“God must’ve needed a little more kung fu in Heaven”
The Six Sidekicks of Trigger Keaton #1 accomplishes something that many comedies can only dream of: Keep me grinning the entire time. Six Sidekicks follows the former sidekicks of popular action television star Trigger Keaton as they attempt to solve his murder. The only problem is that Trigger is a bonafide piece of shit, and no one really cares. In fact, just about everyone is happy he bit the dust and are satisfied to leave it at that. What follows is a hilariously crafted first issue from writer Kyle Starks and artist Chris Schweizer.
Starks’s dialogue is consistently witty and memorable, and it’s partly due to the fact that each character is so dang likable. We are even given a reason to root for characters that would otherwise be troublesome (except for Trigger himself, of course). There are six different “stars” of the story in the form of the sidekicks, and the small moments of pathos sprinkled throughout go a long way in establishing reader buy-in. The opening pages perfectly showcase Starks’s balance of humor and drama by reminding the reader just how terrible Trigger is right after making you laugh at one of his many on-set antics. It’s one of the few times I didn’t find myself smiling like an idiot. But I enjoy that kind of tonal sleight of hand, and Starks delivers on it.
Six Sidekicks utilizes the comicbook medium’s strengths to great effect, translating a sense of “Hollywood movie magic” into pictures and panels to tell its story. Particularly, the sidekick’s introductions are paced really well with snippets of newspaper clippings hinting at each sidekick’s traumatic history with the action star pariah. They each have a different experience with Trigger, and sometimes with each other, and it’s revealed naturally within the story and art. This makes for a quick read despite how much dialogue there is.
Taking on art duties is Chris Schweizer, along with Liz Trice Schweizer on coloring assistance. In interviews, Starks endearingly calls Chris Schweizer his best friend, and that synergy clearly shows itself on the page. Schweizer’s line work is clean and round, but it’s his layouts that really help the jokes land with perfect timing. Schweizer also manages to make each sidekick feel distinct in their quirks and facial expressions. But Six Sidekicks is also a love letter to Hollywood, particularly the action television stars of yesteryear. This means there’s quite a bit of action, and Schweizer’s fight scenes are suitably combative and hilarious. However, Six Sidekicks doesn’t lean on ultra-violence as a crutch for shock value either. Instead, the action reminds you that these are a group of misfit, washed-up actors pretending to be detectives and action stars. As such, you can imagine how their fights play out.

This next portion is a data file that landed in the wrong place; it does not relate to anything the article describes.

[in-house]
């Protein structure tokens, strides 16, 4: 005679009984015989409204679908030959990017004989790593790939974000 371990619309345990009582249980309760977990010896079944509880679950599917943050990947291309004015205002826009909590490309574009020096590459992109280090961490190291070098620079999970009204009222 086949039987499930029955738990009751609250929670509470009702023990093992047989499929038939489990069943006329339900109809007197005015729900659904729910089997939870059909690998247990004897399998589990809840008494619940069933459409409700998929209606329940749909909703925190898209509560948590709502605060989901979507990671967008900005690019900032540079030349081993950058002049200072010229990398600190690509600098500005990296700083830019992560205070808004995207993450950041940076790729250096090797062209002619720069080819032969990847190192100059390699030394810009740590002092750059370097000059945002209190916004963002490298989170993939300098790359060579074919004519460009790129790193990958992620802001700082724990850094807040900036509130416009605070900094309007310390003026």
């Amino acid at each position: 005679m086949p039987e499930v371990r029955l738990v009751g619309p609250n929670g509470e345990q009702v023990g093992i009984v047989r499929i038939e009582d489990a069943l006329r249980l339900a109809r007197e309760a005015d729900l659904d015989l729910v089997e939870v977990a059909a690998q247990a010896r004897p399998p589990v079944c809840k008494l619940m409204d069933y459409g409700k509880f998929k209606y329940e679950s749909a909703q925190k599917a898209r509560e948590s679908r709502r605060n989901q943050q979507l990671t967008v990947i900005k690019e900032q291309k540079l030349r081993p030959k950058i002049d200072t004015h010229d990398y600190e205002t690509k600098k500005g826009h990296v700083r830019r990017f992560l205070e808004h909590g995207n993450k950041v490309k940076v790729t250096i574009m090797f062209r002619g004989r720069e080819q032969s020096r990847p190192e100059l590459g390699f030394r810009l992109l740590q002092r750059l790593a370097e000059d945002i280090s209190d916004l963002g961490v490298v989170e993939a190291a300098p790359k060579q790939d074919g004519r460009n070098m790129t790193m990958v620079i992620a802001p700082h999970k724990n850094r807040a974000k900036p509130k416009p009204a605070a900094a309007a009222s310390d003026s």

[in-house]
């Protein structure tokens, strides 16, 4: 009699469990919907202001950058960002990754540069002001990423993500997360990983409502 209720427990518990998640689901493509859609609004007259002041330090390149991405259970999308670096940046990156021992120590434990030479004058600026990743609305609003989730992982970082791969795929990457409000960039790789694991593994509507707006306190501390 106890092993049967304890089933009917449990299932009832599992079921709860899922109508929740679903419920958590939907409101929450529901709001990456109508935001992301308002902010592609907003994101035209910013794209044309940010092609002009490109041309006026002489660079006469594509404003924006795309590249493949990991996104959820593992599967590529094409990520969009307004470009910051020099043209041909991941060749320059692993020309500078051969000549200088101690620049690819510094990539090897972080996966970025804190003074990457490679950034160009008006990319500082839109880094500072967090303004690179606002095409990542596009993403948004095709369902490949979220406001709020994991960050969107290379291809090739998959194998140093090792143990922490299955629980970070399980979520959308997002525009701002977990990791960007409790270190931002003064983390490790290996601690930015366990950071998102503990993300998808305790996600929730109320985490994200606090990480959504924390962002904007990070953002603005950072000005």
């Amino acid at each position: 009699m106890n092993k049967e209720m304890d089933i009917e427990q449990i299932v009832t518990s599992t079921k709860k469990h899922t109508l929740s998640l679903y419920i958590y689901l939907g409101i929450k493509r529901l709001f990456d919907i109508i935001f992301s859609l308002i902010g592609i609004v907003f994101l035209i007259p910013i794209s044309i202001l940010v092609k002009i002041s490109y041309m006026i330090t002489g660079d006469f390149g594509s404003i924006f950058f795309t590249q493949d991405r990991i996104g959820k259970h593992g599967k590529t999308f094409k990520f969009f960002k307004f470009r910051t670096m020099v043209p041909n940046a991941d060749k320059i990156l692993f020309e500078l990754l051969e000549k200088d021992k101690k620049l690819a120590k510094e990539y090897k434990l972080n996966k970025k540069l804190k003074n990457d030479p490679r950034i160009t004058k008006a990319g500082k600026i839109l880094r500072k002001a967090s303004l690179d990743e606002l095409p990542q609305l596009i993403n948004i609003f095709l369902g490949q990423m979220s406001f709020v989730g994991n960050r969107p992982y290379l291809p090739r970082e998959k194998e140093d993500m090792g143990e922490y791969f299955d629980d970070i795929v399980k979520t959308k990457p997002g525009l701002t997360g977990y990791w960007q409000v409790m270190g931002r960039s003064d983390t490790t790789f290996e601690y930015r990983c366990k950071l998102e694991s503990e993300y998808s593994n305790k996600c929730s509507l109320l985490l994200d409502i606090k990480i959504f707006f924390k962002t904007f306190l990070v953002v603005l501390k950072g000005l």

The lettering in Six Sidekicks is also very well done. Speech bubbles are big and round, seamlessly fitting in with Schweizer’s art despite the spaciousness of each bubble. The hand-drawn sound effects are charming, sometimes hilariously describing what the character is doing during a fight like a kid announcing his next move when play fighting as a martial arts master. And finally, the production design by Carina Taylor adds an extra layer of polish on top of everything. The additions of Trigger Keaton posters, fan club membership packages for $7.95, and a signed Trigger Keaton headshot are fun ways to showcase Trigger’s legacy.
The Six Sidekicks of Trigger Keaton is, at times, surprisingly dramatic and scrappy yet incredibly heartfelt. The mystery surrounding the death of Trigger Keaton is the least interesting part in a book whose characters quickly won me over. They’re woefully inept yet lovable, and they steal the show in this first issue. But above all, Six Sidekicks is simply just a hilarious and witty book that will no doubt bring a smile to your face. This is the first I’ve read of Kyle Starks and Chris Schweizer’s work, and it definitely won’t be the last.